The Wigwam in Ladysmith raised the price from 5 cents to 8 cents, a 62% price increase! Sixteen year old Parker Williams and his school chums were outraged. That increase represented a significant cost increase when the average allowance for a teenager was less than a dollar. Signs were painted, Parker actually decorated his old car, a 1923 McLaughlin. A parade was staged, and it was so successful they actually turned around and went back up the street.[40]

The protest gained steam and spread across the country. On April 30, 1947, approximately 200 children stormed the Victoria legislature demanding action. A day later in Toronto, students from three different secondary schools staged a mass protest. In Fredericton, children combined their sugar rations to make large masses of homemade fudge. There was a demonstration in every major city. "The kids' national boycott of more expensive candy was no laughing matter for stunned proprietors who watched their sales fall eighty percent overnight. Child pickets besieged storeowners with whistles, armbands and placards bearing slogans like 'Don't be a Sucker! Don't Buy 8 Cent Bars!'"[41]

A cross-country protest was planned for May 3. The protest was quelled, however, by the Toronto Telegram's accusations that the National Federation of Labour Youth was a communist front determined to "plant a few of the seeds of Marxism."[42]

In a widely circulated attack, the sour-grapes Toronto Telegram blasted the youthful dissidents as stooges of Moscow. The paper labeled candy strikers "another instrument in the Communist grand strategy of the creation of chaos," and charged that "Communist youth organizers have been instructed to use every possible means of developing and encouraging the chocolate bar agitation." Cheaper candy, some thought, was just the first step on the path to communist tyranny. Such cold war paranoia defused public support for the children. Cowed by allegations of communist involvement, grown-ups worked to short-circuit the drive for the nickel bar. In Vancouver, the 2,500 member Sat-Teen Club caved in to pressure from priests, parents, teachers and city officials to terminate the group's involvement with the candy boycott, glumly declaring that "mob demonstrations and strikes are not consistent with the ideals of the club."[43]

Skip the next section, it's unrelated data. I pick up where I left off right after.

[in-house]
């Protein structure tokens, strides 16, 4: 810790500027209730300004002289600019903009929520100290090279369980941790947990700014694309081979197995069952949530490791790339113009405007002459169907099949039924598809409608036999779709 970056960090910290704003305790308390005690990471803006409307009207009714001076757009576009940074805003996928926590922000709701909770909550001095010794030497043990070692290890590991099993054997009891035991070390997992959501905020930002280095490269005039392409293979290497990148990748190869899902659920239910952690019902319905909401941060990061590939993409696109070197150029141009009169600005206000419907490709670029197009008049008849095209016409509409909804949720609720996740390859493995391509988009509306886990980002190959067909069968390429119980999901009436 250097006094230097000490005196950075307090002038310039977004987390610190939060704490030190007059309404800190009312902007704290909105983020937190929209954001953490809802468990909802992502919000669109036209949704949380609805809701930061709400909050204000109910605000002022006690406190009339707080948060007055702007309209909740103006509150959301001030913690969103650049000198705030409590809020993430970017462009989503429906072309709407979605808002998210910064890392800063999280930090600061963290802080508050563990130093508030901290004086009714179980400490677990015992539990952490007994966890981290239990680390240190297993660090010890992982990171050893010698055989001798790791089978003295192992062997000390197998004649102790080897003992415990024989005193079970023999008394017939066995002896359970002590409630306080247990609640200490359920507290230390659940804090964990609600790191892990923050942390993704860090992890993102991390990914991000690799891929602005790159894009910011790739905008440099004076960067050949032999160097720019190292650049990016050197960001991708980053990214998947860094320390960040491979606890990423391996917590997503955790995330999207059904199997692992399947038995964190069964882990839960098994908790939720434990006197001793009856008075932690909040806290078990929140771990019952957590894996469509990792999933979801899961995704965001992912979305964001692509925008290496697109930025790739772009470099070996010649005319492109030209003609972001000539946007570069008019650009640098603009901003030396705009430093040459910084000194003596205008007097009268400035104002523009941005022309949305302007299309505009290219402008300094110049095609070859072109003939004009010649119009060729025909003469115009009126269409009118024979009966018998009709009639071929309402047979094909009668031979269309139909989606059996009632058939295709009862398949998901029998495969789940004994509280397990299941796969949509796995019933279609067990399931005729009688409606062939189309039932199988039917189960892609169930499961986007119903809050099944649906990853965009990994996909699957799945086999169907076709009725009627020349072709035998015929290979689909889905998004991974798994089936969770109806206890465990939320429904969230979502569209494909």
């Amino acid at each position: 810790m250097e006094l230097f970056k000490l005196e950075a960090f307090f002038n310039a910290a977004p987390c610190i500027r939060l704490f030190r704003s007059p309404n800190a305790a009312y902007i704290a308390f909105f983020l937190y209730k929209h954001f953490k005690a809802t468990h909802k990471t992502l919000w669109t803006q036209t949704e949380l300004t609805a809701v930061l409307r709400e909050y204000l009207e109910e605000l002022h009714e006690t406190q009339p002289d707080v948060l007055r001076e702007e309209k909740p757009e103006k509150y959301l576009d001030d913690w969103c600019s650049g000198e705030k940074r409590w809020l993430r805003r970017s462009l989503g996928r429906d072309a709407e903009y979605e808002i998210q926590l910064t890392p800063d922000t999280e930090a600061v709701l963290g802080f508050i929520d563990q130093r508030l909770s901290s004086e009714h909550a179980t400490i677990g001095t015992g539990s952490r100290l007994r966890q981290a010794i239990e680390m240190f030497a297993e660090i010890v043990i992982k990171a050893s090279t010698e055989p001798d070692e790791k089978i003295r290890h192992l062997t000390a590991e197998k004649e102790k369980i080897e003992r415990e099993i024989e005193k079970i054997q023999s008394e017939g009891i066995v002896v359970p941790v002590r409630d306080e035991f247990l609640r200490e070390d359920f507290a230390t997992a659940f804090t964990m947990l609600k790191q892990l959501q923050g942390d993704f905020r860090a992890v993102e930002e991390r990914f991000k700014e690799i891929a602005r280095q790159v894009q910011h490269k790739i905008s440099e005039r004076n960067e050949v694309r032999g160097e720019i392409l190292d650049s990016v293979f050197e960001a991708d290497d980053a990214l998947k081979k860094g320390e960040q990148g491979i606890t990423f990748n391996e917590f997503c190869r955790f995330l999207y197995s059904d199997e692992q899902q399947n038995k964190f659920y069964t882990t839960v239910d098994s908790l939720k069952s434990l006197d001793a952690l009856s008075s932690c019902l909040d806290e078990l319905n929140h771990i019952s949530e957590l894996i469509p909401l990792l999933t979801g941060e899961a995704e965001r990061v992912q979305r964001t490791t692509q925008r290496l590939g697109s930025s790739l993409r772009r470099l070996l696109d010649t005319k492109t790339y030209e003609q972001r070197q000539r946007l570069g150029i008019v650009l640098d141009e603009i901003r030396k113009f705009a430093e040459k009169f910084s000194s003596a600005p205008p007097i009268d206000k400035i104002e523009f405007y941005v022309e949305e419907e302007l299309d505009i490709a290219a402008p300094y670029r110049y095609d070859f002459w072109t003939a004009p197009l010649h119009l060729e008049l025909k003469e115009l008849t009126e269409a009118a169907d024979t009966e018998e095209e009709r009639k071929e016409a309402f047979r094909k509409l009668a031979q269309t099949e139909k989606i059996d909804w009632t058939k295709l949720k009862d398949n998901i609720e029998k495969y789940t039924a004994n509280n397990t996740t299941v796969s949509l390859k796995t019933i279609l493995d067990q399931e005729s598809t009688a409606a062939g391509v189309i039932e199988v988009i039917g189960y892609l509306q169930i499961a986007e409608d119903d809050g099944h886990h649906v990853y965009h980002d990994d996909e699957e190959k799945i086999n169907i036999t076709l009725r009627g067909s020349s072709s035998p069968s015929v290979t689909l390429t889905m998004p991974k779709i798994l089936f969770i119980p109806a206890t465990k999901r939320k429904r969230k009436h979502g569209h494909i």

workers, campaigning against rising prices, organizing a nation-wide '10 cent candy bar' strike of youth. It also published a monthly newspaper for youth.

The Federation also launched a campaign in support of Julius and Ethel Rosenberg and worked with organizations like the Student Christian Movement to bring youth to the World Festival of Youth and Students in Prague (1947), Budapest (1949), Berlin (1951), Bucharest (1953), Warsaw (1955), and Moscow (1957).

The End of the Cold War and the Socialist Youth League

By the mid-to-late 1950s conditions had again changed in Canada and internationally. For the Communists, the Cold war had begun with the major threat of another world war -- as well as a renewed attack on both socialism, and the anti-colonial struggles across the world. To be sure, the capitalist economy had grown in the west. But now, it looked like the danger of World War III had been narrowly averted. With the Chinese and Cuban revolutions as well as events in Africa and Asia, it was clear that the socialist and national liberation forces had not 'surrendered to imperialism.'

The Communist Parties recognized, however, that they had sustained heavy and damaging blows. Both leftist sectarian approaches, failing to see what was new, and right-opportunist capitulation aggravated anti-Communism. In 1958, the Labour-Progressive Party essentially split at its congress, following the 1956 Soviet invasion of Hungary, Nikita Khrushchev's Secret Speech and allegations by J.B. Salsberg about anti-Semitism in the Soviet Union under Stalin and Khrushchev. As the Party re-named itself the Communist Party, after the law banning the Communist Party was finally lifted, the Communists faced a challenge of broadening connections with people's movements, analysing what was new, and adapting to those changes.

Among the young Communists changes were also afoot. The NFLY been weakened by the cold war, and was now re-organized as the Socialist Youth League of Canada. It began publishing a newspaper called "Scan." And while the Communists faced internal challenges, youth struggle was growing. After over a decade Cold-war attitudes were changing.